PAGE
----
Lvov is at the heart of Sands’s book. Now in Ukraine, the city changed hands (and names) eight times between 1914 and 1945 – it is known today as Lviv. This is where his grandfather Leon Buchholz was born in 1904. Leon had over 70 relatives. He was the only one to survive the Holocaust.

In 1915, Hersch Lauterpacht came to Lvov to study law. He became one of the great figures in international law, “a father of the modern human rights movement”. Six years later, in 1921, Raphael Lemkin also began his law studies in Lvov; in 1944, he coined the term “genocide” in his book Axis Rule in Occupied Europe.

Both Lauterpacht and Lemkin, like Leon, lost members of their family during the Nazi occupation of Poland. Sands interweaves the stories of these three Jews and how their lives and their ideas were affected by what happened in Lvov. This is an important question. We forget how many of the greatest films, works and ideas of the postwar period were profoundly affected by displacement and loss.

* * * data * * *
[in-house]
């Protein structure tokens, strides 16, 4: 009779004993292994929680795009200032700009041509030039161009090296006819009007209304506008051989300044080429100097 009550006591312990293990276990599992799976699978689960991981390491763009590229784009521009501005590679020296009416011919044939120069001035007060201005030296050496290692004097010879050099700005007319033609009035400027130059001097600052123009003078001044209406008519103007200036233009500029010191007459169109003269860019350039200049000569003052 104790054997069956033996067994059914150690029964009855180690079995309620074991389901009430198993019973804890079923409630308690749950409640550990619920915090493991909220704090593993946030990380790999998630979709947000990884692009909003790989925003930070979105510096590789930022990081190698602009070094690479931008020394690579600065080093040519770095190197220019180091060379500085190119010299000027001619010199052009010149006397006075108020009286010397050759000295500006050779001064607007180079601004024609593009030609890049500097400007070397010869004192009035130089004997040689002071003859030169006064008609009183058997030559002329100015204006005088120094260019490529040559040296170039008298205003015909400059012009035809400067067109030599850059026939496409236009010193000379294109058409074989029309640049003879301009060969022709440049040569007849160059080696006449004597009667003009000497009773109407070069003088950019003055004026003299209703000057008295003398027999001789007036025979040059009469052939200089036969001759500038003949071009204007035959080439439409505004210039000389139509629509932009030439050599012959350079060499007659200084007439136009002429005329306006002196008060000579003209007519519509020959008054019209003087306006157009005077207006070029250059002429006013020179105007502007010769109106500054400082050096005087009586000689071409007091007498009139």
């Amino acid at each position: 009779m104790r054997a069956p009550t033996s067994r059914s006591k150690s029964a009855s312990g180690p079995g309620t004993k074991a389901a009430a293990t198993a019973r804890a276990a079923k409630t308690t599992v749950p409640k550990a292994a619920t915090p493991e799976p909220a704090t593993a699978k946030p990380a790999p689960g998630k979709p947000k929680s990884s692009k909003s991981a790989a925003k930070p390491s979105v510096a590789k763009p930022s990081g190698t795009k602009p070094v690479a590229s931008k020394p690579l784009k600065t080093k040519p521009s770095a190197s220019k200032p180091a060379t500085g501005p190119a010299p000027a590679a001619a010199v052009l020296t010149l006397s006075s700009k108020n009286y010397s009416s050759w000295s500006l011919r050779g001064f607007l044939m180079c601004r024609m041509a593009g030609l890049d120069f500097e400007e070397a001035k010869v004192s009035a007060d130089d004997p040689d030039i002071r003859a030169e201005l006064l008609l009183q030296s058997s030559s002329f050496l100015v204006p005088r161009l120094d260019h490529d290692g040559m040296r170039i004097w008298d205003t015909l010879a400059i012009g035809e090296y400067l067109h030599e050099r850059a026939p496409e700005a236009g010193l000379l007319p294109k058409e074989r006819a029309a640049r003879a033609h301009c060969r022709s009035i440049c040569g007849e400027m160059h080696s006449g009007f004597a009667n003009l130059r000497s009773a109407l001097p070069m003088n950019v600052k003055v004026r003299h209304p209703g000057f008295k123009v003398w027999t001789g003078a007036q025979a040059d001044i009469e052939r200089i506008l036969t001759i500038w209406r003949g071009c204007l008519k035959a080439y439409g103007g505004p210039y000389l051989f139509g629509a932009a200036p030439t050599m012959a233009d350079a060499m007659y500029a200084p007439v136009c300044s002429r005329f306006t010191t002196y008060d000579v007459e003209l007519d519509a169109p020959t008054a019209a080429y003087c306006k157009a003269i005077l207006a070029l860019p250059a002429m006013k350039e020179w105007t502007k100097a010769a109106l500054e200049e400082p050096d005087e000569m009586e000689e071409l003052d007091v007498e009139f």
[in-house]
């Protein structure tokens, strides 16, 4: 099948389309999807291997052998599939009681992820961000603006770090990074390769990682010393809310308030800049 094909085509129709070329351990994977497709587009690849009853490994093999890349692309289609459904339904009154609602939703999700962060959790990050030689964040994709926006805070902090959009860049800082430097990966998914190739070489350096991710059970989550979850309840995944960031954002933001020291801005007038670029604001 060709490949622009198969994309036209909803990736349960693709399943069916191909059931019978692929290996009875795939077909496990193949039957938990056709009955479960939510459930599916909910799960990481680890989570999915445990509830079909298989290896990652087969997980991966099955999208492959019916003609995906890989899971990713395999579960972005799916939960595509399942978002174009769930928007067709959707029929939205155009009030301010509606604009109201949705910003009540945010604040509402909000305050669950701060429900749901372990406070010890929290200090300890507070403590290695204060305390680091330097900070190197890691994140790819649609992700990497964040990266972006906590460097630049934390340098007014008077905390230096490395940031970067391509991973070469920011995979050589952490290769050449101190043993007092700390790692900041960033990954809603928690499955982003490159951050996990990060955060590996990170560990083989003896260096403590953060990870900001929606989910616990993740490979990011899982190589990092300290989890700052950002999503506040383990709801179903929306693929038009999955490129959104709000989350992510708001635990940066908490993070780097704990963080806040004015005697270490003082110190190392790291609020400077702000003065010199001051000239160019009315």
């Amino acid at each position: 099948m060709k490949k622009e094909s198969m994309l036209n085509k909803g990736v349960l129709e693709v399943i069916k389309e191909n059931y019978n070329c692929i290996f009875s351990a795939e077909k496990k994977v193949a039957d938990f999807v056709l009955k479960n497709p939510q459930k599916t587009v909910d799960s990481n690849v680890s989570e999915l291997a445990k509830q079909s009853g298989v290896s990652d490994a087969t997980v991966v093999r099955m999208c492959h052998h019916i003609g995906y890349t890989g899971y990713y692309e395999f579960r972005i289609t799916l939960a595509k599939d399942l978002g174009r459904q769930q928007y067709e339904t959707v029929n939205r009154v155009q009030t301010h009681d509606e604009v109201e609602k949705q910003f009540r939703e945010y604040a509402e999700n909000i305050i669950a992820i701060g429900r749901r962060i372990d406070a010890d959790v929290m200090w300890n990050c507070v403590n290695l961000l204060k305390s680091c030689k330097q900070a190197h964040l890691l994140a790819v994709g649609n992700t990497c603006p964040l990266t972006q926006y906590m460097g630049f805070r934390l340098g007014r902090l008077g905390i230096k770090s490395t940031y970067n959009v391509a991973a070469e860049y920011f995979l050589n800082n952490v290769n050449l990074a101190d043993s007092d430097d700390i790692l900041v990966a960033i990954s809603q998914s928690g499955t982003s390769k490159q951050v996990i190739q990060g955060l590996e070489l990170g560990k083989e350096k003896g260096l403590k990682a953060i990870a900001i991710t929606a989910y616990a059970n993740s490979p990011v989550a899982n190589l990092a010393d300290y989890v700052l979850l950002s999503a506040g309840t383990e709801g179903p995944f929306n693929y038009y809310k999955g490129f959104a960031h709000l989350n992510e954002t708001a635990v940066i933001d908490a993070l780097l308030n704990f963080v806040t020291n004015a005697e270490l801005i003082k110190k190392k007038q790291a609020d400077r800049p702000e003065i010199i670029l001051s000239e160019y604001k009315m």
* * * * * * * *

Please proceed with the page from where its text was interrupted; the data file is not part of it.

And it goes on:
East West Street is an outstanding book. It is a moving history of Sands’s family and especially his grandparents but, at times, it reads like a detective story, as the author tries to find out what happened to his relatives, tracking down figures such as “Miss Tilney of Norwich”, “the Man in a Bow Tie” and “the Child Who Stands Alone” – all involved in some way in a mystery surrounding the author’s mother and her escape from pre-war Vienna. But Sands’s greatest achievement is the way he moves between this family story and the lives of Lauterpacht and Lemkin and how he brings their complex work to life.

There is a crucial fourth figure: Hans Frank, the Nazi lawyer who was responsible for the murder of millions. Sands uses his story to focus his account of Nazi war crimes. Frank was brought to justice at Nuremberg, where Lauterpacht and Lemkin were creating a revolution in international law. Lauterpacht’s emphasis was on individual rights, Lemkin’s on crimes against the group.

This is the best kind of intellectual history. Sands puts the ideas of Lemkin and Lauterpacht in context and shows how they still resonate today, influencing Tony Blair, David Cameron and Barack Obama. When we think of the atrocities committed by Slobodan Milosevic or Bashar al-Assad, it is the ideas of these two Jewish refugees we turn to. Sands shows us in a clear, astonishing story where they came from. 

This article first appeared in the 19 May 2016 issue of the New Statesman, The Great Huckster